When people talk about “the decline” of Baltimore (which is, in fact, a lovely city), they probably don’t mean it this literally: On Wednesday, a section of East 26th Street collapsed and slid into an embankment onto some train tracks. It’s hard to capture the utter strangeness of watching part of a city block simply fall away, so I recommend you watch this video, about which the Post aptly comments: “Wow, just wow.”
The street collapse—which thankfully caused no injuries—occurred after a nearly 120 year-old retaining wall finally gave way after a long period of heavy rain. The wall, which had protected a stretch of train tracks belonging to CSX, had been the subject of dispute between the company and the city since at least the 1990s, with persistent disagreement over responsibility for its upkeep. In the wake of its collapse, MSNBC’s Steve Benen made the evergreen observation: “Now would [be] an excellent time for the United States to make some investments in transportation infrastructure.” As Benen points out: “Improvements to the nation’s transportation infrastructure are not exactly optional […] It’s not like we’re prepared to stop moving people and products around the country.”
That’s an appealing approach to most policy wonks, but transportation infrastructure spending is not without its skeptics. Just last month, the Brookings Institution’s Clifford Winston challenged the conventional view of transportation infrastructure investment as boring-but-virtuous policy, claiming that “infrastructure costs are inflated by inefficient investments and burdensome regulations.” Moreover, Winston argues, Americans are underpaying for the problems caused by their driving:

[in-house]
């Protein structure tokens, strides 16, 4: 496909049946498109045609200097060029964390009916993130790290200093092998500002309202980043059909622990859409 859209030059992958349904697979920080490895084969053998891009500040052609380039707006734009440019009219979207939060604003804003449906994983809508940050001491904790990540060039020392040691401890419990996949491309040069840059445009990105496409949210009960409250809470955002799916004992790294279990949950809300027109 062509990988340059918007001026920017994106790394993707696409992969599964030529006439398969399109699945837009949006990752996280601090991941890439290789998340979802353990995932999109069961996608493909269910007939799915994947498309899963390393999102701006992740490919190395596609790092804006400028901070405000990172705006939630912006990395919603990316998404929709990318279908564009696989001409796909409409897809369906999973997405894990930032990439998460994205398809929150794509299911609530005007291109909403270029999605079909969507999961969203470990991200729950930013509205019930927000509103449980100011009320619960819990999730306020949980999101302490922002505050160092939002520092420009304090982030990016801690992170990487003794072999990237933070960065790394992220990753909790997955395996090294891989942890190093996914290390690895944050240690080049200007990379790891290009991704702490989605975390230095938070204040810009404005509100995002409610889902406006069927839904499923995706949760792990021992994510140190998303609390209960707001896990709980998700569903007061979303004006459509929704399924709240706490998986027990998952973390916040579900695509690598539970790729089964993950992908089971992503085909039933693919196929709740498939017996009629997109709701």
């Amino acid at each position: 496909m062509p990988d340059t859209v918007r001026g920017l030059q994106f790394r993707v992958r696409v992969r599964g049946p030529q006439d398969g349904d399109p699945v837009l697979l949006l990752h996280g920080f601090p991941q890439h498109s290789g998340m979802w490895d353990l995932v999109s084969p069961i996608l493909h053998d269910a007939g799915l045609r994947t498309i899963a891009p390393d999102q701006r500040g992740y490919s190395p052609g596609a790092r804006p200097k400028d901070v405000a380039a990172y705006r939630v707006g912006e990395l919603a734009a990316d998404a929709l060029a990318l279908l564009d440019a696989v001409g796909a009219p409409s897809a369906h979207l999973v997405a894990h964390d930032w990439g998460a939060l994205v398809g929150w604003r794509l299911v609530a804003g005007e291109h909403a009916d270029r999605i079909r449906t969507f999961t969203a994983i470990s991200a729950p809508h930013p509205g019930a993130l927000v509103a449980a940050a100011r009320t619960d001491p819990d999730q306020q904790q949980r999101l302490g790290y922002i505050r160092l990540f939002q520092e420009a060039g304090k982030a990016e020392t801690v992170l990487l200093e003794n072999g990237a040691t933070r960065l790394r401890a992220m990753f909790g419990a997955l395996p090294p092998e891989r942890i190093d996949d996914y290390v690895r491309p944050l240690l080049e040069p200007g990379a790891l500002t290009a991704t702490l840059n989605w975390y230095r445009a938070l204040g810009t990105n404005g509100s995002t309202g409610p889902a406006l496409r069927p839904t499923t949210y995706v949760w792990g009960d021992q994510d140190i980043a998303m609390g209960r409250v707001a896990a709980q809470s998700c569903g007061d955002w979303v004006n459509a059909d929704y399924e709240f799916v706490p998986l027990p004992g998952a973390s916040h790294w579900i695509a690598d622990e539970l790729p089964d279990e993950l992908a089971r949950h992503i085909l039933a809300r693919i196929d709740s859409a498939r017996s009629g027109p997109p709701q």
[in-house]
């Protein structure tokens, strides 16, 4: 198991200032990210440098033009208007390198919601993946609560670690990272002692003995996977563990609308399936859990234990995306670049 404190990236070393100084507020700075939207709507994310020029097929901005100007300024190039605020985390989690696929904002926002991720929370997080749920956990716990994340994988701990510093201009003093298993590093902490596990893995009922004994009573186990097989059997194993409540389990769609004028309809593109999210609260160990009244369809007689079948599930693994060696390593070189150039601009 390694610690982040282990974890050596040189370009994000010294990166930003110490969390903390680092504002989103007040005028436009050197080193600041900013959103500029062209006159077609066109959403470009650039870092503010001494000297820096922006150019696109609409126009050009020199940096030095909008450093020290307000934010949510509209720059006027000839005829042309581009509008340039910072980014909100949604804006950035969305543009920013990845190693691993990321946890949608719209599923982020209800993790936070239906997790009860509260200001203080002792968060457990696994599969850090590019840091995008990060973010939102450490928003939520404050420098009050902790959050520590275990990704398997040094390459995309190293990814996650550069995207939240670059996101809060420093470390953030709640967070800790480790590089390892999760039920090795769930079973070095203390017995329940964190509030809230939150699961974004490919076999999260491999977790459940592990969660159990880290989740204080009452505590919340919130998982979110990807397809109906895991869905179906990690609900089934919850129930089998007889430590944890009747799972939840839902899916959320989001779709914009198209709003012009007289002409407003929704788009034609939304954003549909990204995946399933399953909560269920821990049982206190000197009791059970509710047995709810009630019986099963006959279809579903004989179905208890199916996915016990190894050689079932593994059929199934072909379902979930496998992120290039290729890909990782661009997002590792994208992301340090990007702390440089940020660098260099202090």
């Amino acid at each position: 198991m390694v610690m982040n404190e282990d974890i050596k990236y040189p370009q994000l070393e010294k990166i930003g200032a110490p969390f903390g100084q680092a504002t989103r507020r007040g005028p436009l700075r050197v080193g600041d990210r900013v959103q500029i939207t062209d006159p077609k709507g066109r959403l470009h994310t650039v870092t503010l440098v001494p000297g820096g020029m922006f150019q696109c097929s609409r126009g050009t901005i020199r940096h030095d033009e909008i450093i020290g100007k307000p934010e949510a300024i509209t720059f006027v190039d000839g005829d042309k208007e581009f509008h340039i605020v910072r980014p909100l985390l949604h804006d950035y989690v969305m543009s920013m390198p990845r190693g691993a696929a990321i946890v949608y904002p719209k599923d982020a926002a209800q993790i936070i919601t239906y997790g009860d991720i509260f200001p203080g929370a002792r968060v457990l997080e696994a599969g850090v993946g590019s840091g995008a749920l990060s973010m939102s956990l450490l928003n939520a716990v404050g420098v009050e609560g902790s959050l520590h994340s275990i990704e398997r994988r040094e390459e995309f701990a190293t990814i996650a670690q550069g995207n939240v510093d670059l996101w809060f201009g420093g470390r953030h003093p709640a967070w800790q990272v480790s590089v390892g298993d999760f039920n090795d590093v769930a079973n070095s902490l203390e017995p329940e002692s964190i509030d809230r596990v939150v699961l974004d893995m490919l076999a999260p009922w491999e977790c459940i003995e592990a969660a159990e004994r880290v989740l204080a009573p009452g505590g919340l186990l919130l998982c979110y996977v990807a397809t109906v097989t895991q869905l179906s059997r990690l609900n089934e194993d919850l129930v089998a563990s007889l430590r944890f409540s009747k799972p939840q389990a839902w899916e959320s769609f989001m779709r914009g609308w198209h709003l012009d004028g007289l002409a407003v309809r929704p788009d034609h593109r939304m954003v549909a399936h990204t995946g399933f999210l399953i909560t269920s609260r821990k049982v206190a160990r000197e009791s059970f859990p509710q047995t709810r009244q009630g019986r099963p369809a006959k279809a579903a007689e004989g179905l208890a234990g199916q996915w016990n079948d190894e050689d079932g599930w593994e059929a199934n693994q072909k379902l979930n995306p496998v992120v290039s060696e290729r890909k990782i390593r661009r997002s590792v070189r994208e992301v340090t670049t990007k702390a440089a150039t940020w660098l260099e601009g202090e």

Every time Americans use a road, airport, or even cross a bridge, we don’t actually pay for the congestion we cause. That gives policy makers the misleading impression that it is necessary to build new roads, airports, urban transit — and even a high-speed rail system! — to reduce delays. But public officials would likely arrive at a different conclusion if we users were charged congestion tolls, especially during peak travel periods. Demand would fall, transmitting a more accurate signal. Supply and demand would then do its job nicely.
The “myriad of policy inefficiencies” built into the process, Winston argues, makes many of these investments astonishingly inefficient: Over the last decade, for instance, the return on highway investments has been a measly 1 percent.
Incidentally, just one day before the street collapse, the Obama administration announced a new $300 billion transportation bill. And it may not suffer from all the problems outlined by Winston. After all, as Time magazine’s Michael Grunwald notes, the proposal is not exactly your typical highway bill: Instead, it “continues the Administration’s subtle shift towards passenger rail, freight rail, dedicated bus lanes, and other programs that don’t necessarily involve asphalt.” And it contains a provision which might help Americans absorb the full cost of their driving: a “provision allowing states to put tolls on interstates.”
That last item might be popular with Brookings’s Winston, if nobody else. Of course, this is all likely to remain a hypothetical debate for some time: Although infrastructure spending has collapsed since 2008—driven in large part by declines at the state and local levels, the latter of which was at the heart of the Baltimore retaining wall dispute—the House is unlikely to consider new spending on the issue. So if you’re walking down the street after a heavy rainstorm, keep your eyes peeled for any cracks in the pavement. And if you hear that telltale groaning and creaking, don’t waste time finding your way to solid ground.